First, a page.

What makes startups fail

What makes startups fail

All founders need to have a certain level of belief to start a company, a confidence that they have hit on the sort of idea that could grow, that will become profitable, and ultimately succeed via an IPO. But the harsh reality of the startup landscape paints a different picture, with nearly 70% of all tech startups failing. The numbers are even rougher in aggregate, with 97% of startups failing or becoming “zombies”. However, rather than discourage entrepreneurship, these misfires should serve primarily to educate and guide prospective CEOs as they navigate a tricky landscape riddled with potholes. Startups can fail for any number of reasons, and usually multiple, but here are a few of the development roadblocks we’ve encountered most frequently.

Inexperienced Leadership

Founders have a lot on their plates and people frequently misunderstand the full scope of managing a team of devs. To manage a large scale software project, normally, an experienced project manager is in charge of managing timelines, keeping devs honest about where they are in their progress, choosing the tech stack etc. Frequently, devs will suggest or recommend a language they like to work in, or are most proficient in, without considering the larger scope of what technology will ultimately work best for the business. A good project manager has to monitor the entire process, it is a full-time job and most founders are spread pretty thin to begin with.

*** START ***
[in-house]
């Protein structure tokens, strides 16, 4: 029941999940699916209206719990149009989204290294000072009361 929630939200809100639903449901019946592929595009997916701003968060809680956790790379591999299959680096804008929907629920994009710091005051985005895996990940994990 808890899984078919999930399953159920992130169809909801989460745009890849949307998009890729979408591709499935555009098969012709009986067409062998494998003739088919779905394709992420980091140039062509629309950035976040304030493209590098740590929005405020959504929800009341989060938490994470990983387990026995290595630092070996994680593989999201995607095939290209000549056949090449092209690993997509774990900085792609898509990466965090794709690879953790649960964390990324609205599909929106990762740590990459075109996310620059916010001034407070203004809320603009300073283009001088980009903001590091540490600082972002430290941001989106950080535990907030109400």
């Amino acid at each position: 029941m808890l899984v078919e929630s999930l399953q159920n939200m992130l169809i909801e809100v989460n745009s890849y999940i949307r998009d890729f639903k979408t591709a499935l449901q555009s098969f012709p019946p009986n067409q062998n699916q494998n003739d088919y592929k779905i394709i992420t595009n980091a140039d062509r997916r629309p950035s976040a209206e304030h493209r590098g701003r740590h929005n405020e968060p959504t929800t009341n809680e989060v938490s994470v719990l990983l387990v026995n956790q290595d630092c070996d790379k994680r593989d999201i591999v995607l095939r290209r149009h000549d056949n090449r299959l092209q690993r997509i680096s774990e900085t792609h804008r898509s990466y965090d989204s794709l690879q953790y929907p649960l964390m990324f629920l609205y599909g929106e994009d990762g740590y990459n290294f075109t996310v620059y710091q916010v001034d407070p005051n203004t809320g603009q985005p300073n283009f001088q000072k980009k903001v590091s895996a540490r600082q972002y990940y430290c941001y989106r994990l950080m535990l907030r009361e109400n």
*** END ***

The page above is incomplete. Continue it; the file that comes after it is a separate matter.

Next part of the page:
Poor Communication

Nothing can hamstring a company like poor communication. Whether between the customers, the users, or the development team, good communication is key to the success of the company. Communication breakdowns lead to confusion and missed deadlines. Be careful of each team becoming siloed and losing track of the whole project.

Unrealistic Expectations

Developers are frequently optimistic about the time it will take them to finish a project, and clients always want their project delivered ahead of schedule and under budget. This can create a culture of overpromising which encourages partners to move the goalposts in the middle of development, underplan the design and rush straight to code and cause quality assurance to suffer.

These are just a few of the flaws we have noticed in our 10 years of software development. Learn from others mistakes and watch your project thrive!

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